LAMPERT’S VIEW ON REINVENTION AND ADAPTING: Edward Lampert, founder and chairman of ESL Partners and chairman of Sears Holdings Corp., believes retail is in need of reinvention. “I think companies, especially in retail, are finding themselves in the need of reinvention. J.C. Penney is in the need of reinvention. Sears is in the need of reinvention.…And that means that you’re going to have to try new things and if you’re unwilling to try new things and to fail and learn, you don’t have a shot,” he said during a segment on CNBC’s “Squawk Box” Wednesday morning.

Lampert said the same thing about change in the media business. “Whether it’s television, print media, online, mobile — people are trying to figure it out. It’s helpful to figure it out while you’re making a lot of money. If you’re not making a lot of money, your options become much more limited.”

This story first appeared in the April 5, 2012 issue of WWD. Subscribe Today.

He also noted, “People are adaptable. Companies are adaptable. You either adapt or die.…I think retail [is] going to be great and it has been great for the American consumer. The question [is] is it good for business? I think a lot of businesses will have profitless prosperity and we’ve got to adapt.”

Lampert thinks risk is coming back into the markets, and that people now want a return on their money rather than just worrying about a return of their money.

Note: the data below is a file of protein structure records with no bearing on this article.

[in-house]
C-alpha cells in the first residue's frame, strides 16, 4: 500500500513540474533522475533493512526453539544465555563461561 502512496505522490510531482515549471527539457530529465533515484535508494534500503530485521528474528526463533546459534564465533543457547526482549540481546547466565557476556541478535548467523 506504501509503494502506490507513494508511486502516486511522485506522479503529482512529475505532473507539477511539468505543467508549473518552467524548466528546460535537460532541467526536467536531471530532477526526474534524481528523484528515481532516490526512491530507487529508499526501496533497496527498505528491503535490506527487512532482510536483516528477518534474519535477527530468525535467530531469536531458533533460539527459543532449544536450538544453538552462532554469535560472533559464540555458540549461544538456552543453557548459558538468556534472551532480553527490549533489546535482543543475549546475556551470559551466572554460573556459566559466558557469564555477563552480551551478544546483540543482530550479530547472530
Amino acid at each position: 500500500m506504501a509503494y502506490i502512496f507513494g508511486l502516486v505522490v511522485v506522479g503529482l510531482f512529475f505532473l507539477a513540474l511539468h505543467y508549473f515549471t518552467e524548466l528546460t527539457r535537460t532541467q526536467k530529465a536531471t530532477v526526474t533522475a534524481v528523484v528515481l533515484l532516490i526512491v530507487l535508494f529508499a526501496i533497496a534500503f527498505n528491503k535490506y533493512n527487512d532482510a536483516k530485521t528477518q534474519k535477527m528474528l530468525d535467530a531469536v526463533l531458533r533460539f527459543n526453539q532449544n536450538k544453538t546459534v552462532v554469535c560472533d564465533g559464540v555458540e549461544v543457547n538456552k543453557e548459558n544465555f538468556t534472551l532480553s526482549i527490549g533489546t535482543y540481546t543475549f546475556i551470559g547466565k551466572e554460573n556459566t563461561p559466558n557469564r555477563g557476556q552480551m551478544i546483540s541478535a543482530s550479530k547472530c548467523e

His comments were made during an interview by guest host Barry Sternlicht, chairman and chief executive officer of Starwood Capital Group. The interview was on the impact of legendary dealmaker Richard Rainwater on their careers to raise awareness of the degenerative disease PSP. Progressive supranuclear palsy is an incurable brain disorder that’s a cross between Lou Gehrig’s disease and Parkinson’s, with which Rainwater has been diagnosed.

Also commenting in the same interview was David Bonderman, founder of TPG. Bonderman, whose firm took J. Crew public and then private again, noted that what’s been changed by the Internet are distribution methods.

“What hasn’t changed is the value of brands….You can only buy J. Crew merchandise from J. Crew….The point is, you’re in one position. If you’re J.C. Penney and selling other people’s brands, you’re in a different position primarily because that person who controls the brand may choose to distribute in many different ways, including over the Internet, the Gilt Groupe. If you don’t have a brand and you’re dependent on someone’s else’s brand, you’re getting disintermediated by the distribution system,” Bonderman said.

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